All in all, if you have fixed a price with the seller (TCR), and if you believe you'll be in for road riding for sure, and if the price is not too stretching, the TCR is the way to go. Otherwise, OCR will be a fine ride for you.


     
  9. stucey

    stucey New Member

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    Yes, the bidding is still going, it ends today. I based the price on what I thought the TCR would go for, around $2,100.00

    But if I can pick it up for less the $2,000.00, I think I will get it, otherwise it is the OCR for me. I don't plan to be doing any racing on the bike until I get at least 6 months solid riding done, so although the Ultegra would be nice, it isn't a necessity. There are still other things i will need, so I am sure the LBS will be able to do me a good package deal with cleats, computer, helmet etc...

    Cheers.:)
     
  10. stucey

    stucey New Member

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    Well, surprisingly the TCR went for $2,750.00, which is a good price......for the seller!

    So it is down to my LBS to get fitted and grab everything I need. OCR1 it is!

    This is roughly what I will get:

    Giant OCR1
    Shimano R-097 shoes
    Shimano SPD-R cleats
    Cateye Mity 3 or 8 computer
    Cateye LD 120 lights, front and back
    Blackburn Mountain air pump
    Decent helmet.

    Anything else? Perhaps a repair kit and a couple of spare tubes. Will eventually get a HRM when I get into it more

    Thanks for all the comments people, really enjoy this site. Full of good information and hints and stuff!:)
     
  11. amirm

    amirm New Member

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    Firstly, congratulations on your move. I'm sure you are up for a good fun.

    A few things, though:

    I am not surprised at all that the TCR went for more than $2100. The bids usually heat up just at the last moments. It looked to be a good bike for that price. Who knows, maybe you increased your competition by posting here!!! Incidentally, I got myself a TCR1 composite yesterday from e-bay J/K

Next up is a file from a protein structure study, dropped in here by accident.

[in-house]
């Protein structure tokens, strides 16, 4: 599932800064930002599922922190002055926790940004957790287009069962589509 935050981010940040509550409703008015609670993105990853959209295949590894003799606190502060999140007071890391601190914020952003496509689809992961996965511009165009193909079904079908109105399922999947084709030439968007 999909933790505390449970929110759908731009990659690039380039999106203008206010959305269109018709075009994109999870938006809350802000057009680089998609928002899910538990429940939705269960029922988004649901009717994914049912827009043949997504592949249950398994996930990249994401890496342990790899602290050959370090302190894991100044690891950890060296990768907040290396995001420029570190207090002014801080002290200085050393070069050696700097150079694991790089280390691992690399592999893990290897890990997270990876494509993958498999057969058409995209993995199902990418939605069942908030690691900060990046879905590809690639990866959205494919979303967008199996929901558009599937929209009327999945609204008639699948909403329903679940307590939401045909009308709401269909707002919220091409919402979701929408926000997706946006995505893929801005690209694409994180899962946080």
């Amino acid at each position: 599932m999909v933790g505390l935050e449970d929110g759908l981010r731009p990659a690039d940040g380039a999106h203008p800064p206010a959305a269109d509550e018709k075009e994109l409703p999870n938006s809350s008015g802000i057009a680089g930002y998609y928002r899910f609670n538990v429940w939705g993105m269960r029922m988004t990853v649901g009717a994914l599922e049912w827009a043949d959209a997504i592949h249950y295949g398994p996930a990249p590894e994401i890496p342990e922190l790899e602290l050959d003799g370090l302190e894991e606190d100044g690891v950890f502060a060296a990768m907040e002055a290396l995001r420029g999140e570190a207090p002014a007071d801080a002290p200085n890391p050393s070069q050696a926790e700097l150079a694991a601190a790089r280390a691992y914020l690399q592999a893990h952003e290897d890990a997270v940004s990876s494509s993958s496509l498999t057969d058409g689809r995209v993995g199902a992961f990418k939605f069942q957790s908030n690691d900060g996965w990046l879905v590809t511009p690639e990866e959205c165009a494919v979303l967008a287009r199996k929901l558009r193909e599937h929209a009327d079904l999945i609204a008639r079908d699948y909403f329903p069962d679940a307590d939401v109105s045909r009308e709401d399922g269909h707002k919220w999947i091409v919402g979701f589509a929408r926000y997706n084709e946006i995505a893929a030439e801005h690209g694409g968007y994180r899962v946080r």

You have started with clipless pedals straight away. While it's a great idea, just be very very careful at the beginning. Falling is almost an inseparable part of the clipless pedal experience. You need to start in a quiet area where you can get a lot of practice. A while ago, we had a post here from someone who started using them on the first day of riding right at the peak hour in Sydney. The result was, as he put it, bloody. Practice a lot till it goes into your active memory.

    If you look into a possibility for an MTB in the future, you may want to consider Shimano SPD pedals and shoes instead. Just a thought.

    I am a fan of both computer and HRM. I started using HRM last year, and I regret the years that I didn't use it. So if you can stretch a little bit and get something that would give you both, you won't regret it. Some bike computers have HRM features and there are some HRMs that offer cycle computer functions. Have a look around.

    It's crucial that you carry at least a spare tube and tyre levers. A repair kit is also required sooner or later, especially if you don't have kevlar tyres. A tool set (looks like Swiss army knife) with multiple hex and scewdriver heads can save you when occasion calls. You will need a pump that goes high enough to pump to 110-140 psi (depending on your tyre). A floor pump is the way to go, unless you intend to perform your upper body building exercises with your mini pump ;)

    As for the helmet, get one that has one-piece moulding contruct (like MET).


     
  12. stucey

    stucey New Member

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    Hmm, the helmets I was looking at were something like the Met Tehpro ($109) or Crackerjack.

    HRM will most likely be the Polar A Series A-5, round $200. Nothing too fancy, but gives me the information I need.

    I know getting used to the clipless takes a little while, I was planning on practicing that a fair bit! Starting in peak hour wouldn't be too wise!

    Spare tube and tyre lever. No worries. There is a fair few accesories needed hey!
     
  13. Hippy

    Hippy Guest

    "stucey" <[email protected]> wrote in message
    news:[email protected]...
    > Giant OCR1 Shimano R-097 shoes Shimano SPD-R cleats Cateye Mity 3 or 8 computer Cateye LD 120
    > lights, front and back Blackburn Mountain air pump Decent helmet.

    Not the newer Shimano SPD-SL pedals?

    > Anything else? Perhaps a repair kit and a couple of spare tubes. Will eventually get a HRM when I
    > get into it more

    I commute along a train line and don't bother carrying tools or spares most of the time, but for
    longer rides you will want a spare tube or two, patch kit, tyre levers, saddlepack perhaps to put it
    all in, a frame pump (try to get a 'road' version and not a chubby 'mtb' version).

    You should also get some padded cycling gloves for hand protection, comfort and tyre-scuffing
    potential. These are generally fingerless for road although when it gets cold you might want
    full gloves and get some clear/yellow sunnies to keep bugs out of your eyes without reducing
    night-vision.

    hth hippy